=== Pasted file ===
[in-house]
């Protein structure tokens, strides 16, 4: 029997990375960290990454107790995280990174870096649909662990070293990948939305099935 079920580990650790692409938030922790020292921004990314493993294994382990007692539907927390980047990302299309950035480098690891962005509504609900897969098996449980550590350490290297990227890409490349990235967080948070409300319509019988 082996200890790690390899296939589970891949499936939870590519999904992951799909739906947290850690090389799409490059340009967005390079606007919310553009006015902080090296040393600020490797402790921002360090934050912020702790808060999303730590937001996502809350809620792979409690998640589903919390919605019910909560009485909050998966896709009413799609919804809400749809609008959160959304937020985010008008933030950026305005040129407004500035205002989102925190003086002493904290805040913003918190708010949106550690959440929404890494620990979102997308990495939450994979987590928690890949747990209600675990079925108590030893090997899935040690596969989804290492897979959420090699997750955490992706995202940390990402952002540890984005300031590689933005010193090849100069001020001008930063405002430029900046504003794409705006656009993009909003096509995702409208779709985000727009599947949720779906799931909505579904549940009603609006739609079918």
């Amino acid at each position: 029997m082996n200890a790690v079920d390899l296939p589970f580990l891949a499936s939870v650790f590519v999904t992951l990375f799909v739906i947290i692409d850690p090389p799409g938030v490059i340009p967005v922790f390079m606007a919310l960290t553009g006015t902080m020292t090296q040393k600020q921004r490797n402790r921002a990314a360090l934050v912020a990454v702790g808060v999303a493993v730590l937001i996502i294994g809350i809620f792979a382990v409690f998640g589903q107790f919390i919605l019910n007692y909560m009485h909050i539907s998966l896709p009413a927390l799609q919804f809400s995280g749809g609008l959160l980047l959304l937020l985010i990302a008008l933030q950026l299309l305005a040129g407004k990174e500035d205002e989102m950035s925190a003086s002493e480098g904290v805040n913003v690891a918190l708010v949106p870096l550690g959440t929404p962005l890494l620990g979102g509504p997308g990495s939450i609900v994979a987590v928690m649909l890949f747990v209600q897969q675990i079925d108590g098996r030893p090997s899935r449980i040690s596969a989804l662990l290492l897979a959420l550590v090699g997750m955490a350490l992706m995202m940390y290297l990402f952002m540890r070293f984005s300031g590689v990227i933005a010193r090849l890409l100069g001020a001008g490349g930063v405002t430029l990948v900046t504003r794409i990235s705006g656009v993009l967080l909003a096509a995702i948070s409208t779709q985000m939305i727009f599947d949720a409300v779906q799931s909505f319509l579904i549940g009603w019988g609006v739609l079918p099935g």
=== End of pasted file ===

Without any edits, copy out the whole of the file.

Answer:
[in-house]
């Protein structure tokens, strides 16, 4: 029997990375960290990454107790995280990174870096649909662990070293990948939305099935 079920580990650790692409938030922790020292921004990314493993294994382990007692539907927390980047990302299309950035480098690891962005509504609900897969098996449980550590350490290297990227890409490349990235967080948070409300319509019988 082996200890790690390899296939589970891949499936939870590519999904992951799909739906947290850690090389799409490059340009967005390079606007919310553009006015902080090296040393600020490797402790921002360090934050912020702790808060999303730590937001996502809350809620792979409690998640589903919390919605019910909560009485909050998966896709009413799609919804809400749809609008959160959304937020985010008008933030950026305005040129407004500035205002989102925190003086002493904290805040913003918190708010949106550690959440929404890494620990979102997308990495939450994979987590928690890949747990209600675990079925108590030893090997899935040690596969989804290492897979959420090699997750955490992706995202940390990402952002540890984005300031590689933005010193090849100069001020001008930063405002430029900046504003794409705006656009993009909003096509995702409208779709985000727009599947949720779906799931909505579904549940009603609006739609079918």
């Amino acid at each position: 029997m082996n200890a790690v079920d390899l296939p589970f580990l891949a499936s939870v650790f590519v999904t992951l990375f799909v739906i947290i692409d850690p090389p799409g938030v490059i340009p967005v922790f390079m606007a919310l960290t553009g006015t902080m020292t090296q040393k600020q921004r490797n402790r921002a990314a360090l934050v912020a990454v702790g808060v999303a493993v730590l937001i996502i294994g809350i809620f792979a382990v409690f998640g589903q107790f919390i919605l019910n007692y909560m009485h909050i539907s998966l896709p009413a927390l799609q919804f809400s995280g749809g609008l959160l980047l959304l937020l985010i990302a008008l933030q950026l299309l305005a040129g407004k990174e500035d205002e989102m950035s925190a003086s002493e480098g904290v805040n913003v690891a918190l708010v949106p870096l550690g959440t929404p962005l890494l620990g979102g509504p997308g990495s939450i609900v994979a987590v928690m649909l890949f747990v209600q897969q675990i079925d108590g098996r030893p090997s899935r449980i040690s596969a989804l662990l290492l897979a959420l550590v090699g997750m955490a350490l992706m995202m940390y290297l990402f952002m540890r070293f984005s300031g590689v990227i933005a010193r090849l890409l100069g001020a001008g490349g930063v405002t430029l990948v900046t504003r794409i990235s705006g656009v993009l967080l909003a096509a995702i948070s409208t779709q985000m939305i727009f599947d949720a409300v779906q799931s909505f319509l579904i549940g009603w019988g609006v739609l079918p099935g």